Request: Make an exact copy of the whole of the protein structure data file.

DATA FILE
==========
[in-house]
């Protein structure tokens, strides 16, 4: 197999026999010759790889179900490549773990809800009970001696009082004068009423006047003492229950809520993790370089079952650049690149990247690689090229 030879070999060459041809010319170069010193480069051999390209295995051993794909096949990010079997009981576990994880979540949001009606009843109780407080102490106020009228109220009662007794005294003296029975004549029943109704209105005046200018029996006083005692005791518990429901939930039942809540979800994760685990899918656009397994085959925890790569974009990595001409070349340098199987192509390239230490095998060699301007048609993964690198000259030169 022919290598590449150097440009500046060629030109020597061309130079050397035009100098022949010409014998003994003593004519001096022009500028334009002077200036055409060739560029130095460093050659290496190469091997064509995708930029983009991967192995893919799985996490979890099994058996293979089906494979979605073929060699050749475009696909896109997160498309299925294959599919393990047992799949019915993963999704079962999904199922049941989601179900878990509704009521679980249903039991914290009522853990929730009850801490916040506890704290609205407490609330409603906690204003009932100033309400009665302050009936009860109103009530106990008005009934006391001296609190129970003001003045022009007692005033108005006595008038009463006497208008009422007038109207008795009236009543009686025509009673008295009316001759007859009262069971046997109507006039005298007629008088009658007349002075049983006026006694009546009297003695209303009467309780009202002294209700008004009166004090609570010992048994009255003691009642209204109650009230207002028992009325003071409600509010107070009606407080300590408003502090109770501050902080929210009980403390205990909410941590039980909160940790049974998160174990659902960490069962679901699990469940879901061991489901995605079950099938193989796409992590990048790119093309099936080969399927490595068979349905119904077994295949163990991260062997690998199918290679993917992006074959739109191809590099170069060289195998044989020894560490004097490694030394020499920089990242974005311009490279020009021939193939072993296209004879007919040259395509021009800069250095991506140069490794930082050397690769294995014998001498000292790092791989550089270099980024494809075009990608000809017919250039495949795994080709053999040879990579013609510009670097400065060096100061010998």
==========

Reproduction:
[in-house]
């Protein structure tokens, strides 16, 4: 197999026999010759790889179900490549773990809800009970001696009082004068009423006047003492229950809520993790370089079952650049690149990247690689090229 030879070999060459041809010319170069010193480069051999390209295995051993794909096949990010079997009981576990994880979540949001009606009843109780407080102490106020009228109220009662007794005294003296029975004549029943109704209105005046200018029996006083005692005791518990429901939930039942809540979800994760685990899918656009397994085959925890790569974009990595001409070349340098199987192509390239230490095998060699301007048609993964690198000259030169 022919290598590449150097440009500046060629030109020597061309130079050397035009100098022949010409014998003994003593004519001096022009500028334009002077200036055409060739560029130095460093050659290496190469091997064509995708930029983009991967192995893919799985996490979890099994058996293979089906494979979605073929060699050749475009696909896109997160498309299925294959599919393990047992799949019915993963999704079962999904199922049941989601179900878990509704009521679980249903039991914290009522853990929730009850801490916040506890704290609205407490609330409603906690204003009932100033309400009665302050009936009860109103009530106990008005009934006391001296609190129970003001003045022009007692005033108005006595008038009463006497208008009422007038109207008795009236009543009686025509009673008295009316001759007859009262069971046997109507006039005298007629008088009658007349002075049983006026006694009546009297003695209303009467309780009202002294209700008004009166004090609570010992048994009255003691009642209204109650009230207002028992009325003071409600509010107070009606407080300590408003502090109770501050902080929210009980403390205990909410941590039980909160940790049974998160174990659902960490069962679901699990469940879901061991489901995605079950099938193989796409992590990048790119093309099936080969399927490595068979349905119904077994295949163990991260062997690998199918290679993917992006074959739109191809590099170069060289195998044989020894560490004097490694030394020499920089990242974005311009490279020009021939193939072993296209004879007919040259395509021009800069250095991506140069490794930082050397690769294995014998001498000292790092791989550089270099980024494809075009990608000809017919250039495949795994080709053999040879990579013609510009670097400065060096100061010998």